The return of the United States to the multilateral system through re-engagement in the Paris Agreement on the climate, the World Health Organization, and the Human Rights Council gives reason for optimism. As the leading force behind the creation of the UN and the multilateral system after World War II, the United States is central to the success of the UN.
But, and this is a big but, the United States cannot have its way now as it has done in the past. Other countries have moved forward during the US retreat, especially China. While confrontations between the United States and China within the multilateral system are not as spectacular as confrontations between battleships on the South China Sea, they are worth watching. Negotiations at the World Intellectual Property Organization (WIPO) or the International Telecommunications Union (ITU) will never make front-page news. They are very technical and are dominated by lawyers and experts. Nonetheless, they have become an integral part of the remaking of global politics. And most importantly, they are being conducted in multilateral settings where other actors are involved.
Multilateralism is not bilateralism. Trying to win votes in an international organization is not the same as seeking allies to bolster troops on the battlefield. While the language of reporting on votes in these institutions may be similar to sports reporting, they are not the same as just who won or who lost. And we should be thankful for that.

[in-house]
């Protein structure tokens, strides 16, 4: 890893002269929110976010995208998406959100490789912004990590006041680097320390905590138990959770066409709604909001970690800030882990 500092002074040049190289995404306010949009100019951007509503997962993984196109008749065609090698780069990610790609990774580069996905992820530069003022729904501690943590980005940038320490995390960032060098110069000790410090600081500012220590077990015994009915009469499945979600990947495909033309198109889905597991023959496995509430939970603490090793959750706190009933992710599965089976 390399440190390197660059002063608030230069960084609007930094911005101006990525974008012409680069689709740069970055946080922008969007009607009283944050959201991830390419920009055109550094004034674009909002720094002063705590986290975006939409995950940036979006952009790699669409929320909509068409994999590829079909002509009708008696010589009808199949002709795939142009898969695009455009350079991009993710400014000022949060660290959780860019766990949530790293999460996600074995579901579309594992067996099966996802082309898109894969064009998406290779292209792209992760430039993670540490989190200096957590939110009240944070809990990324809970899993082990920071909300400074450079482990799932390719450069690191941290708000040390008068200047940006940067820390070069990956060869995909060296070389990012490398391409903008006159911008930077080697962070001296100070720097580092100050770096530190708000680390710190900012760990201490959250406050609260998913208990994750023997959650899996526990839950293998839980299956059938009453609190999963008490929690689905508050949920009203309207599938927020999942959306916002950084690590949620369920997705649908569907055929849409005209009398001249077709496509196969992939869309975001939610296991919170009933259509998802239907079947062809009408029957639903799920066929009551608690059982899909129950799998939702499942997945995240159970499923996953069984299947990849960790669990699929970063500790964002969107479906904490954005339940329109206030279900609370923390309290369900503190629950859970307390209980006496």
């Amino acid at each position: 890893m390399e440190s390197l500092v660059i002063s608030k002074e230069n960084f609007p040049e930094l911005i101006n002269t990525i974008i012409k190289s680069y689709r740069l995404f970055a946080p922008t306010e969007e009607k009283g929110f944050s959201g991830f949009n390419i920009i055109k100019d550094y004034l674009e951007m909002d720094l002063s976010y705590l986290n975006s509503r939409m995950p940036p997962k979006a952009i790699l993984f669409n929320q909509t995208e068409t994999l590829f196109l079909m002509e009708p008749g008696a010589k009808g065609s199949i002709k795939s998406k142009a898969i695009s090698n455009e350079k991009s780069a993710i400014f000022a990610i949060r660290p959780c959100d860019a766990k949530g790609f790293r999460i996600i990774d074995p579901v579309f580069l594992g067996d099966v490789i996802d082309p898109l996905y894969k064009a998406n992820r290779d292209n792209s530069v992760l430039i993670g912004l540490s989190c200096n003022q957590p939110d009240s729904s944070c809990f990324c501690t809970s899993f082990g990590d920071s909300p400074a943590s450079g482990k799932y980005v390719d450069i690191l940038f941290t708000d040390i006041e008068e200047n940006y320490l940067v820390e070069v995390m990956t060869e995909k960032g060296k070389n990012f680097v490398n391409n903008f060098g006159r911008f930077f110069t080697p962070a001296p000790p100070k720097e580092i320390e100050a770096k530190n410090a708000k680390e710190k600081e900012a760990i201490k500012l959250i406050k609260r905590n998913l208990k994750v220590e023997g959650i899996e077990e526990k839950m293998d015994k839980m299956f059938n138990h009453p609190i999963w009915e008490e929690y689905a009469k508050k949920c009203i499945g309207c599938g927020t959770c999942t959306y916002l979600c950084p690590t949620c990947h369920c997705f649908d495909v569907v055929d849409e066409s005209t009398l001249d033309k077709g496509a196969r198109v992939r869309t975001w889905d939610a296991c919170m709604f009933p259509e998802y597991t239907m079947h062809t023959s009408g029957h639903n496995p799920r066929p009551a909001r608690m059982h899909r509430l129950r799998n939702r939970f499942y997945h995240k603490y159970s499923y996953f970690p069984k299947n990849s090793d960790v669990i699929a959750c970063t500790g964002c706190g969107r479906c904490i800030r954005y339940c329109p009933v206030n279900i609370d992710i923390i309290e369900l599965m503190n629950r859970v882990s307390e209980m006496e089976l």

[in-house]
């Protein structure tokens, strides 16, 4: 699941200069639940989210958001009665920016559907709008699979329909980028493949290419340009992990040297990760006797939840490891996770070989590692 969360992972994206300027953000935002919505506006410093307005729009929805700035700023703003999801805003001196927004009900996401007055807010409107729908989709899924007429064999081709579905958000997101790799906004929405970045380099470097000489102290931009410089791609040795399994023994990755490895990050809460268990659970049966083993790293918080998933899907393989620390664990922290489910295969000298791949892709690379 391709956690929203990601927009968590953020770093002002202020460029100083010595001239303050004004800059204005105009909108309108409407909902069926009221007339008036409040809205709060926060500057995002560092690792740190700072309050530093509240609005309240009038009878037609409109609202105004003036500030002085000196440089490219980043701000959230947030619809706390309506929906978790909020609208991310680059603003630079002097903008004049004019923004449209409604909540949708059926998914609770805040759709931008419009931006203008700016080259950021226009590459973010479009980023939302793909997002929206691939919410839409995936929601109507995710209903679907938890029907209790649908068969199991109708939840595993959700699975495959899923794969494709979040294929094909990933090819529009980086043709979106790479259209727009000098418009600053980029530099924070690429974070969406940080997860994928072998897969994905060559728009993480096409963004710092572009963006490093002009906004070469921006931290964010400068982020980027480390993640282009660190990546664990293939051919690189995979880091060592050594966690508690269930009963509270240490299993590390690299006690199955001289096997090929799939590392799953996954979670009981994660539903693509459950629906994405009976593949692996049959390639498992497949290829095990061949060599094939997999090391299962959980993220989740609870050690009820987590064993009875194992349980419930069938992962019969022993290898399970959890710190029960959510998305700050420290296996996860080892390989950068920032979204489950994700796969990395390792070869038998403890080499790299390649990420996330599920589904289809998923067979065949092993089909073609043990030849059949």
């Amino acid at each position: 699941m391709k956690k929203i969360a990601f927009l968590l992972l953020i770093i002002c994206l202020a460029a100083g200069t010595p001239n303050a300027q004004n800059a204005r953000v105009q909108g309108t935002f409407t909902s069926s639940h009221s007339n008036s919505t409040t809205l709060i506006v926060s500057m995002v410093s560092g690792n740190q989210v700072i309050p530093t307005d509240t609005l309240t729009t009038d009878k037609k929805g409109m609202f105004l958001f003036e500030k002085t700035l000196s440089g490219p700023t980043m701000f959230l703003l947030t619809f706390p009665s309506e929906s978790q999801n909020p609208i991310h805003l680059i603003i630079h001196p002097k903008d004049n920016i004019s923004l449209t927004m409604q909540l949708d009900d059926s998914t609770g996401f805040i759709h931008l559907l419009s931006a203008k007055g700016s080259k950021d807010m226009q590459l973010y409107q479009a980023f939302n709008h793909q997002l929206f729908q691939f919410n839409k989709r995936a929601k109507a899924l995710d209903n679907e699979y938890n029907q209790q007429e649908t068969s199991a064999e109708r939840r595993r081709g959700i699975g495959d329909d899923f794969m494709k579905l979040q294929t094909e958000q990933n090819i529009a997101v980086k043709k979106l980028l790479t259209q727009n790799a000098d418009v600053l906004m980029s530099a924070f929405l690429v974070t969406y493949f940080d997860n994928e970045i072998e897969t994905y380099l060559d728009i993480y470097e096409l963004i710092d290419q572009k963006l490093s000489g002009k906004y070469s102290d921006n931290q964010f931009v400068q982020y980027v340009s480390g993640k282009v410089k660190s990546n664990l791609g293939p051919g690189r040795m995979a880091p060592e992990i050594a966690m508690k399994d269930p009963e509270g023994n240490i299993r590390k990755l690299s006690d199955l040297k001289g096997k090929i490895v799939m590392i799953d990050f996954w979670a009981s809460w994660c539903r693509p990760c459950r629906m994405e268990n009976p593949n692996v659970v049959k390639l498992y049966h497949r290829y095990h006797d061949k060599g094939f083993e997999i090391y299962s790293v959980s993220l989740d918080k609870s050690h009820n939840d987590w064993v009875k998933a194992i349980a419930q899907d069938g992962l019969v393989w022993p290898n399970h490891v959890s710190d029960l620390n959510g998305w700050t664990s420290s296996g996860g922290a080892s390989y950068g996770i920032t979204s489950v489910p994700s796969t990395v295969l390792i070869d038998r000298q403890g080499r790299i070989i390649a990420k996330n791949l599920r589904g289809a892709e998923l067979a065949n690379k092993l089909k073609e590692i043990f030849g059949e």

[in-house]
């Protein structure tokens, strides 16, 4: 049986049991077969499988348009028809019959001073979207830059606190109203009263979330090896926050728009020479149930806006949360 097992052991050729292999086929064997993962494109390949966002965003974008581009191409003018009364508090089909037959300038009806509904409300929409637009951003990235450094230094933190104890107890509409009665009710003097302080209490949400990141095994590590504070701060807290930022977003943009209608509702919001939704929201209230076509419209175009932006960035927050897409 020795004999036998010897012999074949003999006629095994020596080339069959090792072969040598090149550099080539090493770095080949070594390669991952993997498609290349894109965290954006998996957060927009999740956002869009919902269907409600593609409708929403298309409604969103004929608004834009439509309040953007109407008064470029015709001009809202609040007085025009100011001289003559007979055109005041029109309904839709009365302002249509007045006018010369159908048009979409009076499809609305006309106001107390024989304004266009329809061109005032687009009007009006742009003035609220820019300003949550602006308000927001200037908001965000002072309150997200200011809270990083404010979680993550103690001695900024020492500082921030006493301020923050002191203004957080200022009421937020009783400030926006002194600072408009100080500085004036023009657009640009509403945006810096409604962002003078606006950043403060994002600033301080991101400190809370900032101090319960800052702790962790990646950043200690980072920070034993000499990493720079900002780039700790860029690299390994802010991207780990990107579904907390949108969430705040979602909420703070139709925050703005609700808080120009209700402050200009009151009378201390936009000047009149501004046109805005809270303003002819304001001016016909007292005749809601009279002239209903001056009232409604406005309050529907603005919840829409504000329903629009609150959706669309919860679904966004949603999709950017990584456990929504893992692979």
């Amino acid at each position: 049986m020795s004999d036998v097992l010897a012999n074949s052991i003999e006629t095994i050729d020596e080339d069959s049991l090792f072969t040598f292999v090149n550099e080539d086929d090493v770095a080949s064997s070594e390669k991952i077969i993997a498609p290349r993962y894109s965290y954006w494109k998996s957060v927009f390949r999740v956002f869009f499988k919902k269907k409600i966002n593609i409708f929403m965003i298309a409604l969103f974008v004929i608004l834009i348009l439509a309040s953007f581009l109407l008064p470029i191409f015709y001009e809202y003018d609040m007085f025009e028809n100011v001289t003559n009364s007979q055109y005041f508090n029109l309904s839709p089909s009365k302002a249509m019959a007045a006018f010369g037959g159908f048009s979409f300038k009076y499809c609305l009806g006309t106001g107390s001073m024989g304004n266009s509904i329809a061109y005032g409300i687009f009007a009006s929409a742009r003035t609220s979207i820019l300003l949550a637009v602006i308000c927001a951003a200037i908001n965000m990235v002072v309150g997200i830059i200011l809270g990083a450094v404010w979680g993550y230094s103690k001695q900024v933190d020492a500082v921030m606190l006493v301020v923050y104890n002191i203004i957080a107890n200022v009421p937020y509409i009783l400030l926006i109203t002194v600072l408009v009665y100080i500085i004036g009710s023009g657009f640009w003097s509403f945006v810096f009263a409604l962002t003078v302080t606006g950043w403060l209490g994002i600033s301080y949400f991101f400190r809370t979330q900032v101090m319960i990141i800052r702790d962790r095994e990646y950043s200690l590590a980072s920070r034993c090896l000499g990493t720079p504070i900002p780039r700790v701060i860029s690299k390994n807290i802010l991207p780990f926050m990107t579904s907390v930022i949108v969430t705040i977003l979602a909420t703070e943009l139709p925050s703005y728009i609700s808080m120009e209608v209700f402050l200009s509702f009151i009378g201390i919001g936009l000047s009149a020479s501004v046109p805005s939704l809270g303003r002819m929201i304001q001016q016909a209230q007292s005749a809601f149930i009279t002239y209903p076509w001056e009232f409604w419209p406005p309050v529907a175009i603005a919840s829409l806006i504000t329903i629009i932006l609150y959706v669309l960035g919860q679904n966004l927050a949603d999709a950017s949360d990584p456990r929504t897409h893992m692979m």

To return to the World Trade Organization and Dr Okonjo-Iweala: This is important because, in many ways, she represents the hopes and future of multilateralism. When she speaks of dealing with people “in their everyday lives,” we must remember she has an undergraduate degree in economics from Harvard, a PhD from MIT, was twice finance minister of Nigeria under different governments, and had a managerial post for 25 years at the World Bank. All her academic and professional work has dealt with development, inequality and the so-called developing world.
Despite her impressive academic and professional background, Okonjo-Iweala understands that behind complex multilateral meetings are consequences for you and me. The word populism has gotten a bad name.
Today, it refers to Donald Trump and his followers in the United States or people like Viktor Orban in Hungary and his Fidesz Party. I would prefer to think of Mrs. Okonjo-Iweala as a true populist.
Will it work? Can she make the WTO relevant and inject a breath of fresh air in the multilateral system? The system has been more than stagnant, it has been moribund. It will take a lot of oxygen to get it restarted—something that has been in very short supply during the pandemic and the last decade.
“We have to be more accountable to the people we came here to serve –the ordinary women and men, our children who hope that our work here to support the multilateral trading system will result in meaningful change in their lives…” Okonjo-Iweala declared in her first official speech. That’s not just true for the WTO but also for the entire multilateral system.
Today's Briefing: Philippe Mottaz - Jamil Chade - John Zarocostas - Daniel Warner
Edited by: Paige Holt